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Summary Higher-order thought theories appeal to a thought-like mental state to explain the kind of awareness that results in one having a conscious mental state. 
Key works For a collection of important papers see: Rosenthal 2005.  A recent challenge comes from  Block 2011 (Rosenthal 2011 replies). Balog 2000 discusses an objection from the possibility of HOT-zombies.  Hardcastle 2004 criticizes Rosenhal's reasoning in support of higher-order theories. Matey 2011 offers a defense of the higher-order thought theory in a modified form
Introductions A classic introduction can be found here: Rosenthal 1997
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  1. added 2020-03-28
    Cotard Syndrome, Self-Awareness, and I-Concepts.Rocco J. Gennaro - 2020 - Philosophy and the Mind Sciences 1 (1).
    Various psychopathologies of self-awareness, such as somatoparaphrenia and thought insertion in schizophrenia, might seem to threaten the viability of the higher-order thought (HOT) theory of consciousness since it requires a HOT about one’s own mental state to accompany every conscious state. The HOT theory of consciousness says that what makes a mental state a conscious mental state is that there is a HOT to the effect that “I am in mental state M.” I have argued in previous work that a (...)
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  2. added 2020-03-18
    Some Like It Hot: Consciousness and Higher-Order Thoughts.Alex Byrne - 1997 - Philosophical Studies 86 (2):103-129.
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  3. added 2020-02-27
    Two Kinds of Introspection.Anna Giustina & Uriah Kriegel - forthcoming - In Joshua Weisberg (ed.), Qualitative Consciousness: Themes from the Philosophy of David Rosenthal. Cambridge: Cambridge UP.
    One of David Rosenthal’s many important contributions to the philosophy of mind was his clear and unshirking account of introspection. Here we argue that while there is a kind of introspection (we call it “reflective introspection”) that Rosenthal’s account may be structurally fit to accommodate, there is also a second kind (“primitive introspection”) that his account cannot recover. We introduce Rosenthal’s account of introspection in §1, present the case for the psychological reality of primitive introspection in §2, and argue that (...)
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  4. added 2020-02-15
    Apperception and Self-Consciousness in Kant and German Idealism.Dennis Schulting - forthcoming - London: Bloomsbury.
    blurb from publisher: "In Apperception and Self-Consciousness in Kant and German Idealism, Dennis Schulting examines the themes of reflexivity, self-consciousness, representation and apperception in the philosophy of Immanuel Kant and German Idealism more widely. Central to Schulting’s argument is the claim that all of human experience is inherently self-referential and that this is part of a self-reflexivity of thought, or what is called transcendental apperception, a Kantian insight that was first apparent in the work of Christian Wolff and came to (...)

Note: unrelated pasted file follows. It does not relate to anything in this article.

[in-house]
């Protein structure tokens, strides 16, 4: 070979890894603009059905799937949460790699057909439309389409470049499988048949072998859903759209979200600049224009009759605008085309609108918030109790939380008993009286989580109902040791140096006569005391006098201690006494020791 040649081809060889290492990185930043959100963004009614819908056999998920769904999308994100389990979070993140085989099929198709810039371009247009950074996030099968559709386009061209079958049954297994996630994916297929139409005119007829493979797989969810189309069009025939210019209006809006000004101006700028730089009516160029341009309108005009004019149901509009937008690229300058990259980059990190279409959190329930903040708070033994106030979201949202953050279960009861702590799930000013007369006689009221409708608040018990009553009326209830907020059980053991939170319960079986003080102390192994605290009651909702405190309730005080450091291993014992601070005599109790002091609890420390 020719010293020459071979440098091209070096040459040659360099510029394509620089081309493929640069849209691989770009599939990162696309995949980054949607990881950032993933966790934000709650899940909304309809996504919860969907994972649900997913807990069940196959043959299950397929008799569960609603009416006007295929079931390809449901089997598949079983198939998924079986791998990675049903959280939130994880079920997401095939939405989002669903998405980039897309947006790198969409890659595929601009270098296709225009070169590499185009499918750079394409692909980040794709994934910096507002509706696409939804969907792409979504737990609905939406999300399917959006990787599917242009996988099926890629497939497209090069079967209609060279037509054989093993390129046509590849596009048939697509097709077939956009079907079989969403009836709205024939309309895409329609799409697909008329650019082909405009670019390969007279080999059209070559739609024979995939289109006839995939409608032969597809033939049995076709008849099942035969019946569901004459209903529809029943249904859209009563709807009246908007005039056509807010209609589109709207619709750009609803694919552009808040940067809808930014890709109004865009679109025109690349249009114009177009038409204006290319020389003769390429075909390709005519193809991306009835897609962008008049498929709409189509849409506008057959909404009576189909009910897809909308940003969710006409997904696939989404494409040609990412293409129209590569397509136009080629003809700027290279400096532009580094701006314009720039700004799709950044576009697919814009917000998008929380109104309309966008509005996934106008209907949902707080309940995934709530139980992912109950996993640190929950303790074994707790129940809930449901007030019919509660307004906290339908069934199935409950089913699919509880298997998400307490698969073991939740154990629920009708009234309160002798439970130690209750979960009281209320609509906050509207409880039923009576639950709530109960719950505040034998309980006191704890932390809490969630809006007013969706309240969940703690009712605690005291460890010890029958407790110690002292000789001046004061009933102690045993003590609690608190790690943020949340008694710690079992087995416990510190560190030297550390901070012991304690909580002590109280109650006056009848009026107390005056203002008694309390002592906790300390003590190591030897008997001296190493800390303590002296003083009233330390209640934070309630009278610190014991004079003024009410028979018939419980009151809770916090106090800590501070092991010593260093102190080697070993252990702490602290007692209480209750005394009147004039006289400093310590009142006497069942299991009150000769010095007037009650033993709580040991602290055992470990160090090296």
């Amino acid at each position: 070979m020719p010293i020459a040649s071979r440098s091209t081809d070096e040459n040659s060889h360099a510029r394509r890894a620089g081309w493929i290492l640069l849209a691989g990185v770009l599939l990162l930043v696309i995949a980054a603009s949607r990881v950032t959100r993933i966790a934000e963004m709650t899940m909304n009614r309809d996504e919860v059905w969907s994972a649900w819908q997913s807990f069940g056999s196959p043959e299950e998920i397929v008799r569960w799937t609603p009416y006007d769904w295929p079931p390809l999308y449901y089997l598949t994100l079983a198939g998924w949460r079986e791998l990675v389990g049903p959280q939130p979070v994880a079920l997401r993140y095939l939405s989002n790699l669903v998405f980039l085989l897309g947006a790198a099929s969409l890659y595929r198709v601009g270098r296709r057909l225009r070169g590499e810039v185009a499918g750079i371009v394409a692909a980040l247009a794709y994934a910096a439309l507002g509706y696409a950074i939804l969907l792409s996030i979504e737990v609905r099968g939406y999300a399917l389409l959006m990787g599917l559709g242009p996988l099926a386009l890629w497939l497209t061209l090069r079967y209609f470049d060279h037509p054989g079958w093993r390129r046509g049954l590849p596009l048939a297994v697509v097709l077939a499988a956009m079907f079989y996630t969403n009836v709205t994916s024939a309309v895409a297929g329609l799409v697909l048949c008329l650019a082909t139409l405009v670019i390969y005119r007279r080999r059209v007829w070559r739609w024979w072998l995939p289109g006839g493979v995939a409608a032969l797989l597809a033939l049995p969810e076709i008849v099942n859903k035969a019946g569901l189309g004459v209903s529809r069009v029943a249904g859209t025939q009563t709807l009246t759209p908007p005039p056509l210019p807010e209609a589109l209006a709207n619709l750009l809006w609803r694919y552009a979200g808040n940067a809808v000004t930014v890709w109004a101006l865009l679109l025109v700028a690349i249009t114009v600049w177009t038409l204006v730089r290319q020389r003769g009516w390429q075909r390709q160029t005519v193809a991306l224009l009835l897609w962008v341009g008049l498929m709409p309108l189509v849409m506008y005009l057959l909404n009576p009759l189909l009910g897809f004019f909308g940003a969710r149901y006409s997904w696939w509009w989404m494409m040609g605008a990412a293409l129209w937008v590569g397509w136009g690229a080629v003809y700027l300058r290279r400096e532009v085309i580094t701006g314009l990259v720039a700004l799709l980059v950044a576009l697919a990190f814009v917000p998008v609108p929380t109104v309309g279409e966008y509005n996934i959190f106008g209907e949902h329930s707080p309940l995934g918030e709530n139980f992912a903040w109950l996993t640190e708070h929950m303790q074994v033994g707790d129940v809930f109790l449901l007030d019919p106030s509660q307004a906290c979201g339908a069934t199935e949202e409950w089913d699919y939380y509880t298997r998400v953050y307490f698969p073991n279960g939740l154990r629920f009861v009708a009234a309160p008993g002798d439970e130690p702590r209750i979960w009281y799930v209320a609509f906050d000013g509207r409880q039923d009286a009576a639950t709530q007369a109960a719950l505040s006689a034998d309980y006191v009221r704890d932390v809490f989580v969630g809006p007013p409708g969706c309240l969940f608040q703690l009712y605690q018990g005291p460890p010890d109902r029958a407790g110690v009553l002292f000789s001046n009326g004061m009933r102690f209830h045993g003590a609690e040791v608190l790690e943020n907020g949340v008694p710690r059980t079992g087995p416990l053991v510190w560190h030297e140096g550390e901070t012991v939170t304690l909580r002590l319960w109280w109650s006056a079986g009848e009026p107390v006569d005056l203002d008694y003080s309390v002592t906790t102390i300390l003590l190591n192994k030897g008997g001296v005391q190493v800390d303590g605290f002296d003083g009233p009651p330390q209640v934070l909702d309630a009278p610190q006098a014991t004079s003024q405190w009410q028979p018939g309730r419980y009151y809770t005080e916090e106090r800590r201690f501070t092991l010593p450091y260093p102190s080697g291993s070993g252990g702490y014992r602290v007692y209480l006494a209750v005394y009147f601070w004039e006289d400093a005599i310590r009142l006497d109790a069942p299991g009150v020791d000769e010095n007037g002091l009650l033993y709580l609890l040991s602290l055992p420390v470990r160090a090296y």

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  5. added 2019-11-26
    Drop It Like It’s HOT: A Vicious Regress for Higher-Order Thought Theories.Miguel Sebastián - 2019 - Philosophical Studies 176 (6):1563-1572.
    Higher-order thought theories of consciousness attempt to explain what it takes for a mental state to be conscious, rather than unconscious, by means of a HOT that represents oneself as being in the state in question. Rosenthal Consciousness and the self: new essays, Cambridge University Press, Cambridge, 2011) stresses that the way we are aware of our own conscious states requires essentially indexical self-reference. The challenge for defenders of HOT theories is to show that there is a way to explain (...)
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  6. added 2019-11-26
    Hay muchas cosas que creo de mí mismo sin saber que las creo.Miguel Ángel Sebastián - 2017 - Critica 49 (146):37-60.
    En un artículo publicado recientemente en esta revista, Javier Vidal argumenta que toda creencia de primera persona es una creencia consciente, una conclusión que pone en jaque ciertas teorías de la consciencia, como él mismo expone. El razonamiento de Vidal se basa en un argumento que muestra que uno conoce toda creencia de primera persona que tiene y en un principio que vincula conocimiento y consciencia. Mi objetivo en este trabajo es mostrar que el razonamiento de Vidal no es sólido. (...)
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  7. added 2019-09-13
    Somatoparaphrenia, Anosognosia, and Higher-Order Thoughts.Rocco J. Gennaro - 2015 - In Disturbed Consciousness: New Essays on Psychopathology and Theories of Consciousness. Cambridge, MA: MIT Press. pp. 55-74.